Assault gun ban urged

Advocate staff photo by ARTHUR D. LAUCK -- Baton Rouge lawyer Lewis Unglesby speaks to the Baton Rouge Press Club Monday about gun rights in Louisiana and the United States. Show caption
Advocate staff photo by ARTHUR D. LAUCK -- Baton Rouge lawyer Lewis Unglesby speaks to the Baton Rouge Press Club Monday about gun rights in Louisiana and the United States.

Veteran Baton Rouge lawyer Lewis Unglesby described assault weapons as killing machines Monday and said unspeakable tragedies such as the one that occurred in December at an elementary school in Connecticut will continue until the weapons are banned.

Unglesby noted that law enforcement personnel arrived at Sandy Hook Elementary School in Newtown, Conn., just 200 seconds after the principal called police to report the alleged killer’s presence outside the school yet the gunman still was able to shoot open a locked door and kill 20 first-graders and six teachers on Dec. 14.

“You cannot do that with conventional weapons,” Unglesby told a Baton Rouge Press Club luncheon audience in downtown Baton Rouge.

A semi-automatic weapon fires a bullet each time the trigger is pulled with no need to manually move the next round into the firing chamber. A fully automatic weapon keeps firing bullets as long as the trigger is pulled.

Unglesby characterized both types of weapons as “extremely dangerous products” and said chiefs of police have repeatedly stated that the time it takes to reload a weapon makes all the difference to police and potential shooting victims.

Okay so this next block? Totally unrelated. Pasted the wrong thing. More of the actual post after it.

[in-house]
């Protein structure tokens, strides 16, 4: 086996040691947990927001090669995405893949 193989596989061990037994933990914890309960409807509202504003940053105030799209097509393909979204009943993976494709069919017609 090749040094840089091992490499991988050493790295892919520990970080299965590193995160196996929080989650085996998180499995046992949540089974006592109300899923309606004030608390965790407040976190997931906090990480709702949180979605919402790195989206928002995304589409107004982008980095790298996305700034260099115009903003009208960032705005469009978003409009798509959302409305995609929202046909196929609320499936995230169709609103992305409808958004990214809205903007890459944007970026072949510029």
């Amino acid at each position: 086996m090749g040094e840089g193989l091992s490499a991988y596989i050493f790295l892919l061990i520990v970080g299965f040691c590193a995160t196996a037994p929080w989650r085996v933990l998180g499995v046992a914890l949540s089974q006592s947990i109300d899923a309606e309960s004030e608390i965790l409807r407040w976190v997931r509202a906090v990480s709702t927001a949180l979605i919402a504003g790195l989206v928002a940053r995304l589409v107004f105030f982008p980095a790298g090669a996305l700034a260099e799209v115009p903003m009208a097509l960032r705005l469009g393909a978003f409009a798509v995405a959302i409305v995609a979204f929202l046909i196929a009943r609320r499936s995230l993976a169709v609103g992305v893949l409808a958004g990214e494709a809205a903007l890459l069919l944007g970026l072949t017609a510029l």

“The danger of these guns is so obvious and evident,” he said.

Unglesby said an automatic weapon can fire 30 bullets in two seconds, and a semi-automatic weapon can fire 30 rounds in less than five seconds.

“Where do any of us live that we have to shoot 30 bullets in five seconds?” he asked.

Unglesby, a gun owner and hunter who said he twice has had a gun put to his head, said assault weapons are good for one thing and one thing only — and the person holding one doesn’t even have to aim.

“With one of these, I could kill all of you with my eyes closed,” he said. “That’s all they’re used for — killing people. Until we use this harsh language, we will continue to face these tragedies.”

“If enough states say we don’t want these weapons, you won’t have them,” Unglesby added, saying he just wants to “get rid of the carnage.”

Unglesby said he doesn’t believe the answer lies in background checks on gun sales. He used, as a hypothetical, a man named Joe who owns an AK-47 assault weapon and who snaps after losing his wife to his best friend, losing his job, and then finding out his 15-year-old daughter is pregnant — all in the span of about a week.

“Where’s your background check going to catch Joe?” he asked.

Unglesby said a ban on assault weapons would limit a person’s “dangerousness.”

“There isn’t a second side to this,” he argued. “To be for these weapons is stupid. If you think you need this type of gun, something’s wrong with you.”

President Barack Obama recently endorsed renewing a ban on assault weapons. Congress passed such a ban in 1994, but it expired a decade later.

Unglesby noted that the National Rifle Association, whose president said last month he doesn’t believe Congress will pass a new ban on assault weapons, made $18 million in direct political contributions in 2012. Unglesby labeled those contributions as “blood money.”